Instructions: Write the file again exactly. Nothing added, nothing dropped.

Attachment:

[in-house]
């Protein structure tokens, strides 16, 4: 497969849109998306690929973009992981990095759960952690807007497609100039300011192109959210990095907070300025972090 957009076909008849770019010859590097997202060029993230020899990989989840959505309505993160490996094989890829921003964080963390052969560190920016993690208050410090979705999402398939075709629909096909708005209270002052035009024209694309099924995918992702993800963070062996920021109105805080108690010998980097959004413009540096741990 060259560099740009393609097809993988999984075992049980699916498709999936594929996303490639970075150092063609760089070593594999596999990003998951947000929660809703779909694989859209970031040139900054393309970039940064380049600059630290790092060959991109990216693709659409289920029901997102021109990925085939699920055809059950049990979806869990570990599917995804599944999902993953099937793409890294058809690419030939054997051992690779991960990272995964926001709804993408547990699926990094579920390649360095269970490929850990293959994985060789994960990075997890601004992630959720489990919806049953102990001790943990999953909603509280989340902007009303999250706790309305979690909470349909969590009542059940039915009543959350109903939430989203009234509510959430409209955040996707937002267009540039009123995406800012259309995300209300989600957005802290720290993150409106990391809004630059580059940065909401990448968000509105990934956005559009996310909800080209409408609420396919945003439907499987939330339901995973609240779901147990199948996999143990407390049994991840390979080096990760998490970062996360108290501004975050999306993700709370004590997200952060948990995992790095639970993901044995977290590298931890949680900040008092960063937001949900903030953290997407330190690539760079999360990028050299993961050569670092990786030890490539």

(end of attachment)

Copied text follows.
[in-house]
């Protein structure tokens, strides 16, 4: 497969849109998306690929973009992981990095759960952690807007497609100039300011192109959210990095907070300025972090 957009076909008849770019010859590097997202060029993230020899990989989840959505309505993160490996094989890829921003964080963390052969560190920016993690208050410090979705999402398939075709629909096909708005209270002052035009024209694309099924995918992702993800963070062996920021109105805080108690010998980097959004413009540096741990 060259560099740009393609097809993988999984075992049980699916498709999936594929996303490639970075150092063609760089070593594999596999990003998951947000929660809703779909694989859209970031040139900054393309970039940064380049600059630290790092060959991109990216693709659409289920029901997102021109990925085939699920055809059950049990979806869990570990599917995804599944999902993953099937793409890294058809690419030939054997051992690779991960990272995964926001709804993408547990699926990094579920390649360095269970490929850990293959994985060789994960990075997890601004992630959720489990919806049953102990001790943990999953909603509280989340902007009303999250706790309305979690909470349909969590009542059940039915009543959350109903939430989203009234509510959430409209955040996707937002267009540039009123995406800012259309995300209300989600957005802290720290993150409106990391809004630059580059940065909401990448968000509105990934956005559009996310909800080209409408609420396919945003439907499987939330339901995973609240779901147990199948996999143990407390049994991840390979080096990760998490970062996360108290501004975050999306993700709370004590997200952060948990995992790095639970993901044995977290590298931890949680900040008092960063937001949900903030953290997407330190690539760079999360990028050299993961050569670092990786030890490539």